Having been at this Arduino project game for a while, I find that the appeal of the UNO is great since I can use it side-by-side with my solderless protoboard and those great little colored jumper wires.
This makes it really easy to test, but the UNO is a big little board with the USB the IC socket, and the vertical headers. One day, I thought, "Why not flatten the headers and squeeze them close to the microcontroller?" And, while I am at it, "Why not eliminate the crystal and the load capacitors?" And, it was good.
Anxious to see if such a concept would actually work, I found a scrap of protoboard and took a fresh Atmega328P-PU from an IC shipping tube. For this trial, I decided to burn the uC fuses to allow for 8MHz internal oscillator without a bootloader. So, I fired up my ArduinoISP sketch on an UNO with a ZIF shield (http://www.adafruit.com/products/462 ) and set the Board to ATmega328 on a breadboard (8 MHz internal clock). The specifics are given in this link: http://arduino.cc/en/Tutorial/ArduinoToBreadboard
Once the uC was programmed (the fuses), I set about to solder everything together.
I generally find that I have no need to run the FLAT-duino at 16MHz since 8MHz is enough computing power for most remote projects. But, you can easily modify the design by adding a 16MHz crystal and two 22pF crystal load capacitors.
I have found that for point-to-point wiring of the crystal load capacitors, it is very easy to use a small piece of copper tape the size of the top of the Atmega328P-PU micro-controller. Physical pin #8 is Gnd on the left-side of the IC, so one of the load capacitor leads is soldered to this pin and to the copper tape. This allows the other load capacitor to reference ground from the tape. The free ends of both capacitors and the crystal are soldered directly to the Xtal 1 and Xtal 2 pins of the IC, physical pins 9 and 10. All three components are bent over the top of the IC and a small amount of epoxy or "GOOP" holds the parts secure.
The pictures to the right show my implementation of the crystal and capacitors and also show that the FLAT-duino can be constructed with both horizontal and vertical headers to suit the needs of individual projects.
Best part of the 16MHz version is that you can use the stock Uno bootloader.
With the microcontroller ready, I inserted it in the center of a piece of breadboard. I cut two lengths of female headers so that the would be 14 pins each and took my dremel and smoothed the edges where I cut the two from one long header strip. I then took my marker pen and lined everything up and marked the left and right boundaries of the board where I would cut. A few deep cuts with my utility knife against a steel ruler scored the board nicely and I used the jaws of a rubber lined vice to break the board evenly.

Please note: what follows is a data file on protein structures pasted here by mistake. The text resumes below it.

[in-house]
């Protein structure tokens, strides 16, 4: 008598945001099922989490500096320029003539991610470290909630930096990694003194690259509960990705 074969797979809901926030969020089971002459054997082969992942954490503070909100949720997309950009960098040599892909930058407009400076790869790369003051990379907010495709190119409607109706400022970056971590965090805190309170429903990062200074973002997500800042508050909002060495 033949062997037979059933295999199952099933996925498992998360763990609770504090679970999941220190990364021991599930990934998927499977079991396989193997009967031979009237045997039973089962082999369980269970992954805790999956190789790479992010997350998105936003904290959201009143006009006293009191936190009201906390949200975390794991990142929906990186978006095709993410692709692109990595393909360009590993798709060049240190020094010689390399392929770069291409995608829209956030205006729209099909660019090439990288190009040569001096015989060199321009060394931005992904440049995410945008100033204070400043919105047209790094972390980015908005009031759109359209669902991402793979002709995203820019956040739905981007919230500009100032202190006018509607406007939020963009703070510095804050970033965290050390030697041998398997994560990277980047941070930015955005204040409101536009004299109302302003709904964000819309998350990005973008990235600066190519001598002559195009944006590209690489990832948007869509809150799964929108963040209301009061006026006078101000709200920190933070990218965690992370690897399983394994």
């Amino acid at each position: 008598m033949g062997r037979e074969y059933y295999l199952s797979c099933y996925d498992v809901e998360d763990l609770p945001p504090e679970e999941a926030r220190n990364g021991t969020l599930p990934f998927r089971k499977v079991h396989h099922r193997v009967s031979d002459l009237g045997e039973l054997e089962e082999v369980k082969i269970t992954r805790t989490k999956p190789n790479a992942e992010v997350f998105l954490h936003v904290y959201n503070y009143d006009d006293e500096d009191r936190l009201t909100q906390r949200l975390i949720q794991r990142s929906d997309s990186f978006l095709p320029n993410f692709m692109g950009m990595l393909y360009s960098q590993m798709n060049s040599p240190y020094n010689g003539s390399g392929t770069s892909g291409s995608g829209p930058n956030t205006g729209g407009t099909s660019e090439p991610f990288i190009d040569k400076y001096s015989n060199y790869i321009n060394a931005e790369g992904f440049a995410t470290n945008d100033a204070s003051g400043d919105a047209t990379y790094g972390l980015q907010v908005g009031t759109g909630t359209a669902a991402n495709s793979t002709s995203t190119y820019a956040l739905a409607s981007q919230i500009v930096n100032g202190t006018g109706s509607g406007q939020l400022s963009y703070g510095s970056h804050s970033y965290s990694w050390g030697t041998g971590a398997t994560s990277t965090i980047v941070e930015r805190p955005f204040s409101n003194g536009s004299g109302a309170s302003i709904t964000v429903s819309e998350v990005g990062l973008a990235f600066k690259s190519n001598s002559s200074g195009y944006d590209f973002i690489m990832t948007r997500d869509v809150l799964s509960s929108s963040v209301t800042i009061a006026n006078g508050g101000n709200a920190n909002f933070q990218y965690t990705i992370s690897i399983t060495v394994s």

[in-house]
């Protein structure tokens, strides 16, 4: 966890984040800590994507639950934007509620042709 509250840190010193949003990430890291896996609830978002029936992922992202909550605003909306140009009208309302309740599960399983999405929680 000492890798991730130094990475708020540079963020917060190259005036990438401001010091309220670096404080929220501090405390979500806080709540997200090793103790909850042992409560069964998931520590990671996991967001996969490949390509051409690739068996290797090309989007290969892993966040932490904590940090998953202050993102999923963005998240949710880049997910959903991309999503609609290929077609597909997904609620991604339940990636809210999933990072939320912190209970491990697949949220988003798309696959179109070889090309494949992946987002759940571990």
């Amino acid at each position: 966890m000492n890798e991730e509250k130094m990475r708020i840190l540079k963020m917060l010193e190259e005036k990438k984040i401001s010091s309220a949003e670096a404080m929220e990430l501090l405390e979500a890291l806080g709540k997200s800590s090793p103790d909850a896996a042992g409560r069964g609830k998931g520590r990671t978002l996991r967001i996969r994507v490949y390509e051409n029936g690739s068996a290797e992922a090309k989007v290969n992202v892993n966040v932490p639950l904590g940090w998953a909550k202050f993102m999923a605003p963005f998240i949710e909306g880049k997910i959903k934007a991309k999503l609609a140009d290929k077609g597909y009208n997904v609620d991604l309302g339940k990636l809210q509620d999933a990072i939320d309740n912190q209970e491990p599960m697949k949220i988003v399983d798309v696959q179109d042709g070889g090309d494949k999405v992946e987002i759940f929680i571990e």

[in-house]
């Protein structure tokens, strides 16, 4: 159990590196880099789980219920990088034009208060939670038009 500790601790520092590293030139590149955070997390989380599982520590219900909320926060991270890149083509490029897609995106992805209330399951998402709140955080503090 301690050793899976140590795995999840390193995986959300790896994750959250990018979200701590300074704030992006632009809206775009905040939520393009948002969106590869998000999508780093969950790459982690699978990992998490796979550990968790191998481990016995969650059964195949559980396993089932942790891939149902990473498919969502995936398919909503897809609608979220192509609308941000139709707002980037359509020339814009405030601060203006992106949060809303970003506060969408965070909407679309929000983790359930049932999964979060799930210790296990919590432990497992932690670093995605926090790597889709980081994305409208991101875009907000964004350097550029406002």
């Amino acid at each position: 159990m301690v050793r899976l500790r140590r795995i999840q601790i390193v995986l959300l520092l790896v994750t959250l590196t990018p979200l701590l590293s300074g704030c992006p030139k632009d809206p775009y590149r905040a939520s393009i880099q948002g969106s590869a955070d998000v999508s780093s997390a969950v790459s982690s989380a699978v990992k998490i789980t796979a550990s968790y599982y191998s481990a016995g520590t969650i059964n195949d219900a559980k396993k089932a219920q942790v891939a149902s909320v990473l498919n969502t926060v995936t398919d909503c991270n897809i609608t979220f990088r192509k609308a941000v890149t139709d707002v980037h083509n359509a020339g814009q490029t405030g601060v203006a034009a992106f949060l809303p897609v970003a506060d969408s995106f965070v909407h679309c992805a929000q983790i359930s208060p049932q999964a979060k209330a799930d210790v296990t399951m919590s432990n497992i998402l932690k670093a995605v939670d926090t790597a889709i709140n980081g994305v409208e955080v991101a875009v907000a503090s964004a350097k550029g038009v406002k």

The exact nature of the assembly will somewhat depend on what you intend to do with the board. I run most of my battery powered circuits from 3-AA battery packs or 4-AA packs. But, with the 8 MHz arduino, you can run from a 2-AA pack! This opens up lots of options for using the FLAT-duino with those little Nokia 5110 B/W displays.
With the uC inserted into the board in the place you desire (usually the center) it is time to bend the pins underneath the chip so that the 328 is firmly against the board. The pins should be bent toward the center of the chip. Now using a vice or a pliers, bend the header pins at a 90 degree angle along the length of the header keeping the bend uniform. Do this for both header strips and then insert the bent pins into the breadboard in the same holes as the uC pins.
Use plastic hobby clamps to hold the headers in place and flat and make sure all of the header pins are in the protoboard and through the back side of each hole. Invert the board, and solder the header pin, the IC pin, and the single pad with a well-tinned small point soldering iron. Do this for all 28 pins.
At this time, you have a choice since the Atmega328 has several pins that are typically connected together. You can connect the Gnd pins (8, 22) and the Vcc pins (7, 20, 21) or you can do this later with jumper wires on the solderless breadboard (this is useful if you plan on experimenting with a separate analog voltage reference.) If you connect them now, simply use small gauge hookup wire and run it on the bottom of the board making certain that the heat of soldering does not melt the insulation and cause a short. You should also add a 100nF noise suppression capacitor between pins 7 and 8 ( or, 7 and 22.) Add this capacitor even if you decide not to make any other connections to the FLAT-duino power pins.
You now have a FLAT-duino. You can program it with the UNO as ISP but remember to always use the Arduino GUI setting of 8 MHz. If you wish, you can add a 16MHz small crystal, two load caps, and reprogram the Atmega328P fuses to be 16MHz and even add the bootloader. But, running at 8MHz is plenty fast enough for most battery powered projects and conserves much battery power for longer life.
I work with Pro Mini, Pro Micro, and Nano and for these boards I have assembled carrier boards so that the modules can plug in and I can add components and wiring on the carrier board - saves damage or destruction to the Arduino modules. While working on a new naked 328P-PU design, I wanted to use one of my pre-build carrier boards. Thus was born FLAT-duino II. He is definitely a chip off the old silicon block.
I really like the II; one FLAT-duino can be used used in multiple projects by assembling multiple carrier boards. Working on a solderless breadboard is OK for a start, but eventually you need to move to a prototype and sometimes you want to move the identical programmed chip between two slightly different circuit designs. The II will allow just that flexibility. The signature sideways mounted female header is ideal for taking voltage or waveform measurements or to just use a pin-jumper to connect to another solderless breadboard.